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Chemical weathering outputs from the flood plain of the Ganga

Bickle, M.J. ; Chapman, H.J. ; Tipper, E. ; Galy, A. ; De La Rocha, C.L. ; Ahmad, T., GCA

Chemical weathering outputs from the flood plain of the Ganga

Bickle, M.J. ; Chapman, H.J. ; Tipper, E. ; Galy, A. ; De La Rocha, C.L. ; Ahmad, T.

Geochimica et Cosmochimica Acta, 2018, 225, 146-175

Abstract :

Transport of sediment across riverine flood plains contributes a significant but poorly constrained fraction of the total chemical weathering fluxes from rapidly eroding mountain belts which has important implications for chemical fluxes to the oceans and the impact of orogens on long term climate. We report water and bedload chemical analyses from the Ganges flood-plain, a major transit reservoir of sediment from the Himalayan orogen. Our data comprise six major southern tributaries to the Ganga, 31 additional analyses of major rivers from the Himalayan front in Nepal, 79 samples of the Ganga collected close to the mouth below the Farakka barrage every two weeks over three years and 67 water and 8 bedload samples from tributaries confined to the Ganga flood plain. The flood plain tributaries are characterised by a shallow d18O - dD array, compared to the meteoric water line, with a low dDexcess from evaporative loss from the flood plain which is mirrored in the higher dDexcess of the mountain rivers in Nepal. The stable-isotope data confirms that the waters in the flood plain tributaries are dominantly derived from flood plain rainfall and not by redistribution of waters from the mountains. The flood plain tributaries are chemically distinct from the major Himalayan rivers. They can be divided into two groups. Tributaries from a small area around the Kosi river have 87Sr/86Sr ratios >0.75 and molar Na/Ca ratios as high as 6. Tributaries from the rest of the flood plain have 87Sr/86Sr ratios <-0.74 and most have Na/Ca ratios <1. One sample of the Gomti river and seven small adjacent tributaries have elevated Na concentrations likely caused by dissolution of Na carbonate salts. The compositions of the carbonate and silicate components of the sediments were determined from sequential leaches of floodplain bedloads and these were used to partition the dissolved cation load between silicate and carbonate sources. The 87Sr/86Sr and Sr/Ca ratios of the carbonate inputs were derived from the acetic-acid leach compositions and silicate Na/Ca and 87Sr/86Sr ratios derived from silicate residues from leaching. Modelling based on the 87Sr/86Sr and Sr/Ca ratios of the carbonate inputs and 87Sr/86Sr ratios of the silicates indicates that the flood plain waters have lost up to 70% of their Ca (average 50%) to precipitation of secondary calcite which is abundant as a diagenetic cement in the flood plain sediments. 31% of the Sr, 8% of the Ca and 45% of the Mg are calculated to be derived from silicate minerals. Because of significant evaporative loss of water across the flood plain, and in the absence of hydrological data for flood plain tributaries, chemical weathering fluxes from the flood plain are best calculated by mass balance of the Na, K, Ca, Mg, Sr, SO4 and 87Sr/86Sr compositions of the inputs, comprising the flood plain tributaries, Himalayan rivers and southern rivers, with the chemical discharge in the Ganga at Farakka. The calculated fluxes from the flood plain for Na, K, Ca and Mg are within error of those estimated from changes in sediment chemistry across the flood plain (Lupker et al., 2012, Geochemica Cosmochimica Acta). Flood plain weathering supplies between 41 and 63% of the major cation and Sr fluxes and 58% of the alkalinity flux carried by the Ganga at Farakka which compares with 24% supplied by Himalayan rivers and 18% by the southern tributaries.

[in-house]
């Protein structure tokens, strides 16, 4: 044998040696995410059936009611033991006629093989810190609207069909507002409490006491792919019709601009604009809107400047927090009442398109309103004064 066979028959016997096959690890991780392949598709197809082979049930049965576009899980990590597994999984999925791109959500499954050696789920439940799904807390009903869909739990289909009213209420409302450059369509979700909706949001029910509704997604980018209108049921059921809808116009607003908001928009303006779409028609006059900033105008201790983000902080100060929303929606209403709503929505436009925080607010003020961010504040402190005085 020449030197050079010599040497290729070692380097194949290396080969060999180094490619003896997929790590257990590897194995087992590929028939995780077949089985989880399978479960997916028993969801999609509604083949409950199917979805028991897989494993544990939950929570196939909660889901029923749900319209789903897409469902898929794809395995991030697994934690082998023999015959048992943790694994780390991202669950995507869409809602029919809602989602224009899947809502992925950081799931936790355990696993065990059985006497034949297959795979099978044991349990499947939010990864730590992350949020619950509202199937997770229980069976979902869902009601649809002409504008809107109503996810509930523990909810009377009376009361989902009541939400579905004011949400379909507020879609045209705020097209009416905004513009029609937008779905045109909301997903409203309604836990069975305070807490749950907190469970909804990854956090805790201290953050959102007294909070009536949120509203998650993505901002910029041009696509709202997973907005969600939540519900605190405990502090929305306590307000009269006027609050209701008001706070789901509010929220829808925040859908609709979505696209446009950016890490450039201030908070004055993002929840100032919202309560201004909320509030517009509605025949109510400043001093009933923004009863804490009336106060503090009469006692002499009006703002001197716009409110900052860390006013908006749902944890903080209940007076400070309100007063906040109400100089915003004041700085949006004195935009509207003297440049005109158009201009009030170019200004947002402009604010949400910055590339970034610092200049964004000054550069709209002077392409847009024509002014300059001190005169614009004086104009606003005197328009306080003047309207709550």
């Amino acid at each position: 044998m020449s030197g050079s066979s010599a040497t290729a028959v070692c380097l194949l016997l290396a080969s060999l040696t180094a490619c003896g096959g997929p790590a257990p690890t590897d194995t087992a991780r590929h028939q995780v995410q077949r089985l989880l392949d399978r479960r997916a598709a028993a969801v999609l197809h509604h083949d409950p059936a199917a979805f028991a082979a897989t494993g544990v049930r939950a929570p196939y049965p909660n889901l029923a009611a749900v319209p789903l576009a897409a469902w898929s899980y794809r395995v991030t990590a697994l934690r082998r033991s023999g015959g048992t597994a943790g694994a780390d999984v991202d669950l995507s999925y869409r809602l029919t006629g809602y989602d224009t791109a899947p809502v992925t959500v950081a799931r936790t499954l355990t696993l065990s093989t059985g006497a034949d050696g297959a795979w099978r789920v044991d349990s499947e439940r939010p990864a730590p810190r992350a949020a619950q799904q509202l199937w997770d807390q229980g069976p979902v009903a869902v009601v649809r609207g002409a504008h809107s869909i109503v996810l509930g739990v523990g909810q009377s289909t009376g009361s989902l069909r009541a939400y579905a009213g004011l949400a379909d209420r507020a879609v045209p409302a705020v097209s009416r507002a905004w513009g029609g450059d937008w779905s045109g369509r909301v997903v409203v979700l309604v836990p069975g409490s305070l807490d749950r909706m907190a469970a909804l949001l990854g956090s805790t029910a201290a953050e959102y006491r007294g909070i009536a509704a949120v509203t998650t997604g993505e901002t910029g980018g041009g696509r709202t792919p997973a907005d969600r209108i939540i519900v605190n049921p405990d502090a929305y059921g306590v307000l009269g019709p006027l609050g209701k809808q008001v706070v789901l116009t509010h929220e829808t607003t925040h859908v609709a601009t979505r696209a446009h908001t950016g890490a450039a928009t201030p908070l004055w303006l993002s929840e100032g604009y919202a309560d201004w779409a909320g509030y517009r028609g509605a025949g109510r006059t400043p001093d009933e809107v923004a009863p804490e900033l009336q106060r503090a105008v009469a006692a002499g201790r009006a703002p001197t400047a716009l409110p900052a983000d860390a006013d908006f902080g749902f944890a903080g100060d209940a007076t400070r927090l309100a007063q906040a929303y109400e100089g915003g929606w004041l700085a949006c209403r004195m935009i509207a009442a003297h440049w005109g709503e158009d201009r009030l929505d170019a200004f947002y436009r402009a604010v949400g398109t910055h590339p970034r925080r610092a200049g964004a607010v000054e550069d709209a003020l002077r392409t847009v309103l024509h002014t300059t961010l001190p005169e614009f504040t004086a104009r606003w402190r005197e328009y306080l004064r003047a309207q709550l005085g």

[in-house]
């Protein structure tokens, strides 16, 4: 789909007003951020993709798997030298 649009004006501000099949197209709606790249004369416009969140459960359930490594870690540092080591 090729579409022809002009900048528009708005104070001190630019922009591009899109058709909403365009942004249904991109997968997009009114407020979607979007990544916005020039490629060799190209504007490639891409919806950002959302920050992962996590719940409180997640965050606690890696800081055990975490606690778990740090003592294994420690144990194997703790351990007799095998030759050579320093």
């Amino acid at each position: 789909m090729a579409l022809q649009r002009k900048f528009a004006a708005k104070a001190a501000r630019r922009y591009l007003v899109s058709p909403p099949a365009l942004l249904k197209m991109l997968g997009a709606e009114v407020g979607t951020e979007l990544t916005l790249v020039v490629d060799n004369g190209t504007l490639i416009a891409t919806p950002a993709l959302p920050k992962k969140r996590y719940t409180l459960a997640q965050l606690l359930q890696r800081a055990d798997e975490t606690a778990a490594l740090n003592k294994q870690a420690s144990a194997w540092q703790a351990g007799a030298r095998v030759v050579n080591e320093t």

Voir en ligne : https://doi.org/10.1016/j.gca.2018....

publié mardi 27 février 2018